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Logo of kjanesthKJA Korean Journal of AnesthesiologyThis ArticleAboutFor Contributorse-Submission
Korean J Anesthesiol. 2010 September; 59(3): 203–205.
Published online 2010 September 20. doi:  10.4097/kjae.2010.59.3.203
PMCID: PMC2946039

Rumpel-Leede phenomenon associated with noninvasive blood pressure monitoring -A case report-


We report a case of Rumpel-Leede (RL) phenomenon, - acute dermis capillary rupture, secondary to noninvasive blood pressure (NIBP) monitoring in a patient with type 2 diabetes mellitus (DM) and hypertension. The first most likely cause is vascular fragility in microangiopathy as a result of DM and chronic steroid use. The second is the increased venous pressure during cycling of the blood pressure cuff in a hypertensive state. Anesthesiologists need to be aware that acute dermal capillary rupture, although rare, can occur in patients with long-standing DM, hypertension and chronic steroid use.

Keywords: Hypertension, Noninvasive blood pressure cuff, Rumpel-Leede phenomenon, Steroid, Vascular fragility

Although non-invasive blood pressure (NIBP) monitoring is regarded as a safe procedure, blood pressure (BP) cuff can cause petechial rash, ecchymoses, venous stasis, thrombophlebitis [1,2], infection [3], hematoma formation in patients on anticoagulants [4], compartment syndrome [5], compressive neuropathy [2,6] and skin necrosis [7].

We report a case of mechanical trauma due to NIBP monitoring, which presented as prolonged severe rash and petechiae, distal to the BP cuff.

Case Report

A 62-year-old, weight 50 kg, height 158 cm woman was scheduled for microdisckectomy for herniated nucleus pulposus at L5S1. She had a 5-year and 3-year history of type 2 diabetes mellitus (DM) and hypertension respectively. Her past surgical history was left total knee replacement due to osteoarthritis two years ago. Her laboratory examination showed normal fasting serum glucose at 109 mg/dl, platelet 234 × 109/L, prothrombin time 9.8 sec, activated partial prothrombin time 20.0 sec except rheumatoid factor positive and protein 6.1 g/dl. Preoperatively, she took an antihypertensive drug in the morning of the operation day.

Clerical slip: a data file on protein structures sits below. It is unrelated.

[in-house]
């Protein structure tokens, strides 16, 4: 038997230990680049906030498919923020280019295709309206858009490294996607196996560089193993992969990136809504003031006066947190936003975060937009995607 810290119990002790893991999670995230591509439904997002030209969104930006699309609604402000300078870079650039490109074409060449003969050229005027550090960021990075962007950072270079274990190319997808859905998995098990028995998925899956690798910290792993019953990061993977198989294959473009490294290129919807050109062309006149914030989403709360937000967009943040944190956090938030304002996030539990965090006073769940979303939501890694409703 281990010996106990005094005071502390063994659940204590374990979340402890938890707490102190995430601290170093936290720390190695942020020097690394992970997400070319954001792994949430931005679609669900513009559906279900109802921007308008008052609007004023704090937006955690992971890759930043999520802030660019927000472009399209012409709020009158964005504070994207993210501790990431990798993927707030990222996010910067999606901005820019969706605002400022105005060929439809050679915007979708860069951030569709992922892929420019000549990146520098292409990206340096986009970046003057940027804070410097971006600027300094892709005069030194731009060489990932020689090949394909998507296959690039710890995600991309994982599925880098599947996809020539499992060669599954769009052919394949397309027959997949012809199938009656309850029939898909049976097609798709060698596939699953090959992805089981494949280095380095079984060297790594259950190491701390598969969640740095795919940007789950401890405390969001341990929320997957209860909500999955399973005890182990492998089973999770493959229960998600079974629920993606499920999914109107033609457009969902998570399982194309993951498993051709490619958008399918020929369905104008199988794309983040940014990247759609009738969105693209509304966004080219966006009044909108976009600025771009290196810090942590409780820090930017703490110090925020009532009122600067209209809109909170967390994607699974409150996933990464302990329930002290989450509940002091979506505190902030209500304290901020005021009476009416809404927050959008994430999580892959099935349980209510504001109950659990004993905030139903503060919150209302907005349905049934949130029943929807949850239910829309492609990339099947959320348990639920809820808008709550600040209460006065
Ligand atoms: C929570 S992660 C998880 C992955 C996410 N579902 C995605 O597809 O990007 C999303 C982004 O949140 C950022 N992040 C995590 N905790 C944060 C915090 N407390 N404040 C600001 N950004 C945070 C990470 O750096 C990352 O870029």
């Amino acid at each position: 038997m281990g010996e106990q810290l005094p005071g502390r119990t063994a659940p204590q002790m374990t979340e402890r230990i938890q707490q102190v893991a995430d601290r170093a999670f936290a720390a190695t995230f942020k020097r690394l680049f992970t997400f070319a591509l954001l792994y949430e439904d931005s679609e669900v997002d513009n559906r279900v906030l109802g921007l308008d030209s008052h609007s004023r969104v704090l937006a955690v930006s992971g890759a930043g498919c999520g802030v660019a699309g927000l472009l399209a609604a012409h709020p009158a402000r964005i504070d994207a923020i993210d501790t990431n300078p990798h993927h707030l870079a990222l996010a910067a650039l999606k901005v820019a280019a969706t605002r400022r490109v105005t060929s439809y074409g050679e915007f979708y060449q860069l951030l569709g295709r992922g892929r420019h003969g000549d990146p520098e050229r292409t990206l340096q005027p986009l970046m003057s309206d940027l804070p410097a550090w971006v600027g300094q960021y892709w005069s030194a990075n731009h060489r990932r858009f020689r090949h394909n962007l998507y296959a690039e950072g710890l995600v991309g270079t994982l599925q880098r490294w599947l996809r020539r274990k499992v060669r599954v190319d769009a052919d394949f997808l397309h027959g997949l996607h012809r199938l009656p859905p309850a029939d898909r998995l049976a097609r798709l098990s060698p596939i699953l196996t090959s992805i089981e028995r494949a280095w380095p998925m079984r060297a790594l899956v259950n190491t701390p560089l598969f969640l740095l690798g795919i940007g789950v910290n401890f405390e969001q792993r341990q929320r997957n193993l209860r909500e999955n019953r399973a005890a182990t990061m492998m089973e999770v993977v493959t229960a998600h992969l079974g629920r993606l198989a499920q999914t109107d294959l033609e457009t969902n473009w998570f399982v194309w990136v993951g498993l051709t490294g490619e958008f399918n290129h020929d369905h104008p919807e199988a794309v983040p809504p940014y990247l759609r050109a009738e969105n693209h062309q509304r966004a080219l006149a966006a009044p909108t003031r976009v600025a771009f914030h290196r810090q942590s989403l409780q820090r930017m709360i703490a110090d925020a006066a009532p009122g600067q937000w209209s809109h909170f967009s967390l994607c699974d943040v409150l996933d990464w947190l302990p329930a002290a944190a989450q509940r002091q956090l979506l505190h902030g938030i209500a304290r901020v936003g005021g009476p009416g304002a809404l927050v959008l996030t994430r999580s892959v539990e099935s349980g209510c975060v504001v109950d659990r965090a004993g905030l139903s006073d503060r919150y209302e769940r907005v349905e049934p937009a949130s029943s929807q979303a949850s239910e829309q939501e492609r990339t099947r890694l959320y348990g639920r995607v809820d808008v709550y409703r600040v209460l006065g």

The patient was taken to a standard American Standards Association monitor upon arrival in the operating room. An appropriately sized BP cuff was placed on her left arm above the elbow. Her BP was monitored at 5-minute intervals. Her pre-induction BP was 150/95 mmHg. Anesthetic induction was performed using fentanyl 50 µg, lidocaine 40 mg, propofol 100 mg, rocuronium 30 mg and anesthesia was maintained by 2 vol% sevoflurane-O2 2 L/min-N2O 2 L/min.

Post-induction, a rash was noted on her left arm during inflation of BP cuff, which diminished immediately. The cause of the rash was an initially thought to be due to increased venous pressure, and a transient phenomenon without serious consequences. The patient's BP stabilized in the prone position, and her arm was covered by a sterilized sheet to prevent a fall in body temperature. During the operation, the patient showed severe BP fluctuations, ranging from 80-140/55-85 mmHg. For the purpose of maintaining a stable BP and postoperative pain control, we set up patient-controlled analgesia using fentanyl 1,000 µg, ketorolac 120 mg and ondansetron 8 mg 20 min before the end of the operation. Operation time was 60 minute, the anesthetics took 90 min. When the sterilized sheet was removed from the patient at the end of the operation, a severe rash with petechiae on the left arm was noted associated with facial flushing in the supine position (Fig. 1).